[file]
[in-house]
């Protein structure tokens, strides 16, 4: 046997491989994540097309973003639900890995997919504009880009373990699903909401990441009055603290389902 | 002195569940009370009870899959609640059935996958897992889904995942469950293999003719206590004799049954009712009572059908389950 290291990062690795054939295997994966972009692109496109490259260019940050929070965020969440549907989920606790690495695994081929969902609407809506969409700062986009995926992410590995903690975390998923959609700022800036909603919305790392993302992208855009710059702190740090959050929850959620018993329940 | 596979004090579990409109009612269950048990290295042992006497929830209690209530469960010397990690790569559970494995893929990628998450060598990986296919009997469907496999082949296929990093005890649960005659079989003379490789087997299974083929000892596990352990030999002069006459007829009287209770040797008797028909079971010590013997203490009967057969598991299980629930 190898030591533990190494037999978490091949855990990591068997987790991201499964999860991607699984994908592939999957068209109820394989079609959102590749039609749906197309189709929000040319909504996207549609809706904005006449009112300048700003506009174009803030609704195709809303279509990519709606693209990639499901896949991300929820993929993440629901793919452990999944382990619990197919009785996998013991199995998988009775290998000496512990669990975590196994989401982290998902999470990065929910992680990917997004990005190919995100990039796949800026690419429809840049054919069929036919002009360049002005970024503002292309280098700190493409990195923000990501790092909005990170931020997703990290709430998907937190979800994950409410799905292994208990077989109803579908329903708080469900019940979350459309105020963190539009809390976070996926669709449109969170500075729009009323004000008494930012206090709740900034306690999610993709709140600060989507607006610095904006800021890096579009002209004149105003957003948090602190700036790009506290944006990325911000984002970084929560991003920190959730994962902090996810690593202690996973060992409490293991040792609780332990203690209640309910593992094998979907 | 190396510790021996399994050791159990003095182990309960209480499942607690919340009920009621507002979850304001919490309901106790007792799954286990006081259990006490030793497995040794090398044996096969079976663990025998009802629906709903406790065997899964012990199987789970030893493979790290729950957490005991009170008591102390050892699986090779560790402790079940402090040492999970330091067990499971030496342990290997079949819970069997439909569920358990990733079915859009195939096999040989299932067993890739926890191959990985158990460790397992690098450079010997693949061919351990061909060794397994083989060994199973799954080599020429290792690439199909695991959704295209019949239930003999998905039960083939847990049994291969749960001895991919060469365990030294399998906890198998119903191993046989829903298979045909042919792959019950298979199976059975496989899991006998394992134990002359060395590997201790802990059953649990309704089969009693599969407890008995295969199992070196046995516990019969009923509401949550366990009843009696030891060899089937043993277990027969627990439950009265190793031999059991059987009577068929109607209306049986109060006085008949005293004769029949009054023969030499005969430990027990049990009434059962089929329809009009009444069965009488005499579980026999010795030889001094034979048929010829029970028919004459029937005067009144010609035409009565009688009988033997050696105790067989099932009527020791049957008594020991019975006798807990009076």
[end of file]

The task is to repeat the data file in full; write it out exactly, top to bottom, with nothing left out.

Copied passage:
[in-house]
């Protein structure tokens, strides 16, 4: 046997491989994540097309973003639900890995997919504009880009373990699903909401990441009055603290389902 | 002195569940009370009870899959609640059935996958897992889904995942469950293999003719206590004799049954009712009572059908389950 290291990062690795054939295997994966972009692109496109490259260019940050929070965020969440549907989920606790690495695994081929969902609407809506969409700062986009995926992410590995903690975390998923959609700022800036909603919305790392993302992208855009710059702190740090959050929850959620018993329940 | 596979004090579990409109009612269950048990290295042992006497929830209690209530469960010397990690790569559970494995893929990628998450060598990986296919009997469907496999082949296929990093005890649960005659079989003379490789087997299974083929000892596990352990030999002069006459007829009287209770040797008797028909079971010590013997203490009967057969598991299980629930 190898030591533990190494037999978490091949855990990591068997987790991201499964999860991607699984994908592939999957068209109820394989079609959102590749039609749906197309189709929000040319909504996207549609809706904005006449009112300048700003506009174009803030609704195709809303279509990519709606693209990639499901896949991300929820993929993440629901793919452990999944382990619990197919009785996998013991199995998988009775290998000496512990669990975590196994989401982290998902999470990065929910992680990917997004990005190919995100990039796949800026690419429809840049054919069929036919002009360049002005970024503002292309280098700190493409990195923000990501790092909005990170931020997703990290709430998907937190979800994950409410799905292994208990077989109803579908329903708080469900019940979350459309105020963190539009809390976070996926669709449109969170500075729009009323004000008494930012206090709740900034306690999610993709709140600060989507607006610095904006800021890096579009002209004149105003957003948090602190700036790009506290944006990325911000984002970084929560991003920190959730994962902090996810690593202690996973060992409490293991040792609780332990203690209640309910593992094998979907 | 190396510790021996399994050791159990003095182990309960209480499942607690919340009920009621507002979850304001919490309901106790007792799954286990006081259990006490030793497995040794090398044996096969079976663990025998009802629906709903406790065997899964012990199987789970030893493979790290729950957490005991009170008591102390050892699986090779560790402790079940402090040492999970330091067990499971030496342990290997079949819970069997439909569920358990990733079915859009195939096999040989299932067993890739926890191959990985158990460790397992690098450079010997693949061919351990061909060794397994083989060994199973799954080599020429290792690439199909695991959704295209019949239930003999998905039960083939847990049994291969749960001895991919060469365990030294399998906890198998119903191993046989829903298979045909042919792959019950298979199976059975496989899991006998394992134990002359060395590997201790802990059953649990309704089969009693599969407890008995295969199992070196046995516990019969009923509401949550366990009843009696030891060899089937043993277990027969627990439950009265190793031999059991059987009577068929109607209306049986109060006085008949005293004769029949009054023969030499005969430990027990049990009434059962089929329809009009009444069965009488005499579980026999010795030889001094034979048929010829029970028919004459029937005067009144010609035409009565009688009988033997050696105790067989099932009527020791049957008594020991019975006798807990009076």